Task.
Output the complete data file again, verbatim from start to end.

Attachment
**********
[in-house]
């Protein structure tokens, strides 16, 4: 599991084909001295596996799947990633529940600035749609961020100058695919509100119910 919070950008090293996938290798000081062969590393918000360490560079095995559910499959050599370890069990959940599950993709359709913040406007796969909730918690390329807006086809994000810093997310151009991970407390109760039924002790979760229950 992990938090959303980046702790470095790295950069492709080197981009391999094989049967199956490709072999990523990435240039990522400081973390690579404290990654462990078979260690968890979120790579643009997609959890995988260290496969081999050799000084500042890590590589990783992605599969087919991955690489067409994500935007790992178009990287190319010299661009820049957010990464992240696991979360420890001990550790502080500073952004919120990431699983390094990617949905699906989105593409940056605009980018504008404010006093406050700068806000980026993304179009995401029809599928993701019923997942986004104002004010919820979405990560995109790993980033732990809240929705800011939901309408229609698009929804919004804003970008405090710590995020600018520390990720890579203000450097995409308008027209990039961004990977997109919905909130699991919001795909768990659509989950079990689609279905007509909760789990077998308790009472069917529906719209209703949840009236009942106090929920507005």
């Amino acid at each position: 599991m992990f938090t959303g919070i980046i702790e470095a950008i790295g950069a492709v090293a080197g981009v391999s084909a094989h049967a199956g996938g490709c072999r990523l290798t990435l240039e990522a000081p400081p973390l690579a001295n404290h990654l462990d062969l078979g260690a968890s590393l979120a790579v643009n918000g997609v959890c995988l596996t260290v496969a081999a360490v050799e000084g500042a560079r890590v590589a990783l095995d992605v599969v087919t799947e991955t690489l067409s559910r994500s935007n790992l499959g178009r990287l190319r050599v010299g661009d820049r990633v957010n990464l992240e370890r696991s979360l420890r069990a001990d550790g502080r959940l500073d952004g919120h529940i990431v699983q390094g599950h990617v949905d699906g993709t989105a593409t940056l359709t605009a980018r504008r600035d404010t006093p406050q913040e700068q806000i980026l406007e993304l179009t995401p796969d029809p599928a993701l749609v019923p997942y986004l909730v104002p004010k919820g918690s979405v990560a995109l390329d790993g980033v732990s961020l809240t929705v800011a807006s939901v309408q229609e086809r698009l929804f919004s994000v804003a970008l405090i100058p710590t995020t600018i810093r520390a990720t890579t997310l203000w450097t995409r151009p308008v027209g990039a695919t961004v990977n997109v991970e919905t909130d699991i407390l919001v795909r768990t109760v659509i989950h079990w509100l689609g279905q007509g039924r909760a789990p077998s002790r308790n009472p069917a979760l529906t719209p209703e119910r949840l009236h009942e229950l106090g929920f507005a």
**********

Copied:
[in-house]
């Protein structure tokens, strides 16, 4: 599991084909001295596996799947990633529940600035749609961020100058695919509100119910 919070950008090293996938290798000081062969590393918000360490560079095995559910499959050599370890069990959940599950993709359709913040406007796969909730918690390329807006086809994000810093997310151009991970407390109760039924002790979760229950 992990938090959303980046702790470095790295950069492709080197981009391999094989049967199956490709072999990523990435240039990522400081973390690579404290990654462990078979260690968890979120790579643009997609959890995988260290496969081999050799000084500042890590590589990783992605599969087919991955690489067409994500935007790992178009990287190319010299661009820049957010990464992240696991979360420890001990550790502080500073952004919120990431699983390094990617949905699906989105593409940056605009980018504008404010006093406050700068806000980026993304179009995401029809599928993701019923997942986004104002004010919820979405990560995109790993980033732990809240929705800011939901309408229609698009929804919004804003970008405090710590995020600018520390990720890579203000450097995409308008027209990039961004990977997109919905909130699991919001795909768990659509989950079990689609279905007509909760789990077998308790009472069917529906719209209703949840009236009942106090929920507005």
């Amino acid at each position: 599991m992990f938090t959303g919070i980046i702790e470095a950008i790295g950069a492709v090293a080197g981009v391999s084909a094989h049967a199956g996938g490709c072999r990523l290798t990435l240039e990522a000081p400081p973390l690579a001295n404290h990654l462990d062969l078979g260690a968890s590393l979120a790579v643009n918000g997609v959890c995988l596996t260290v496969a081999a360490v050799e000084g500042a560079r890590v590589a990783l095995d992605v599969v087919t799947e991955t690489l067409s559910r994500s935007n790992l499959g178009r990287l190319r050599v010299g661009d820049r990633v957010n990464l992240e370890r696991s979360l420890r069990a001990d550790g502080r959940l500073d952004g919120h529940i990431v699983q390094g599950h990617v949905d699906g993709t989105a593409t940056l359709t605009a980018r504008r600035d404010t006093p406050q913040e700068q806000i980026l406007e993304l179009t995401p796969d029809p599928a993701l749609v019923p997942y986004l909730v104002p004010k919820g918690s979405v990560a995109l390329d790993g980033v732990s961020l809240t929705v800011a807006s939901v309408q229609e086809r698009l929804f919004s994000v804003a970008l405090i100058p710590t995020t600018i810093r520390a990720t890579t997310l203000w450097t995409r151009p308008v027209g990039a695919t961004v990977n997109v991970e919905t909130d699991i407390l919001v795909r768990t109760v659509i989950h079990w509100l689609g279905q007509g039924r909760a789990p077998s002790r308790n009472p069917a979760l529906t719209p209703e119910r949840l009236h009942e229950l106090g929920f507005a």